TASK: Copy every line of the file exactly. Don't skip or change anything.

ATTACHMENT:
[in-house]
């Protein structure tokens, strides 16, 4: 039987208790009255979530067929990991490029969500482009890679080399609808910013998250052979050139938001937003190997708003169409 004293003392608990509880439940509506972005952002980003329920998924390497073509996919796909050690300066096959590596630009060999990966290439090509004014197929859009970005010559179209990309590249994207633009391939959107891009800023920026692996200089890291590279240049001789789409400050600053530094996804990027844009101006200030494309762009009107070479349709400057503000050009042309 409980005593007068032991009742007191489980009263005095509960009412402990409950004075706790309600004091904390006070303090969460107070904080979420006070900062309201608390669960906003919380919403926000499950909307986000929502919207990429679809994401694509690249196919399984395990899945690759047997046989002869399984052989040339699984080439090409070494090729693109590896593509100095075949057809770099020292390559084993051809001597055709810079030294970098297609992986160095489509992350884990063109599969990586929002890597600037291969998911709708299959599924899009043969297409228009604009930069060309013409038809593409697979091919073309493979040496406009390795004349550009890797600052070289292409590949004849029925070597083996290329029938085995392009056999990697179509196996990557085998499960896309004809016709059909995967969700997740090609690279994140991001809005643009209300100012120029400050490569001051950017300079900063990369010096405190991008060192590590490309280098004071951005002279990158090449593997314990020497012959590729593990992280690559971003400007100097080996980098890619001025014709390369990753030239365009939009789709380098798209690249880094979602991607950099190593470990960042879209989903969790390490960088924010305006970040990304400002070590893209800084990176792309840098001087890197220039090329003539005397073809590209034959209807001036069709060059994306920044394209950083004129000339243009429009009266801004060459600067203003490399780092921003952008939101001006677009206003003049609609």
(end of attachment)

[in-house]
């Protein structure tokens, strides 16, 4: 039987208790009255979530067929990991490029969500482009890679080399609808910013998250052979050139938001937003190997708003169409 004293003392608990509880439940509506972005952002980003329920998924390497073509996919796909050690300066096959590596630009060999990966290439090509004014197929859009970005010559179209990309590249994207633009391939959107891009800023920026692996200089890291590279240049001789789409400050600053530094996804990027844009101006200030494309762009009107070479349709400057503000050009042309 409980005593007068032991009742007191489980009263005095509960009412402990409950004075706790309600004091904390006070303090969460107070904080979420006070900062309201608390669960906003919380919403926000499950909307986000929502919207990429679809994401694509690249196919399984395990899945690759047997046989002869399984052989040339699984080439090409070494090729693109590896593509100095075949057809770099020292390559084993051809001597055709810079030294970098297609992986160095489509992350884990063109599969990586929002890597600037291969998911709708299959599924899009043969297409228009604009930069060309013409038809593409697979091919073309493979040496406009390795004349550009890797600052070289292409590949004849029925070597083996290329029938085995392009056999990697179509196996990557085998499960896309004809016709059909995967969700997740090609690279994140991001809005643009209300100012120029400050490569001051950017300079900063990369010096405190991008060192590590490309280098004071951005002279990158090449593997314990020497012959590729593990992280690559971003400007100097080996980098890619001025014709390369990753030239365009939009789709380098798209690249880094979602991607950099190593470990960042879209989903969790390490960088924010305006970040990304400002070590893209800084990176792309840098001087890197220039090329003539005397073809590209034959209807001036069709060059994306920044394209950083004129000339243009429009009266801004060459600067203003490399780092921003952008939101001006677009206003003049609609």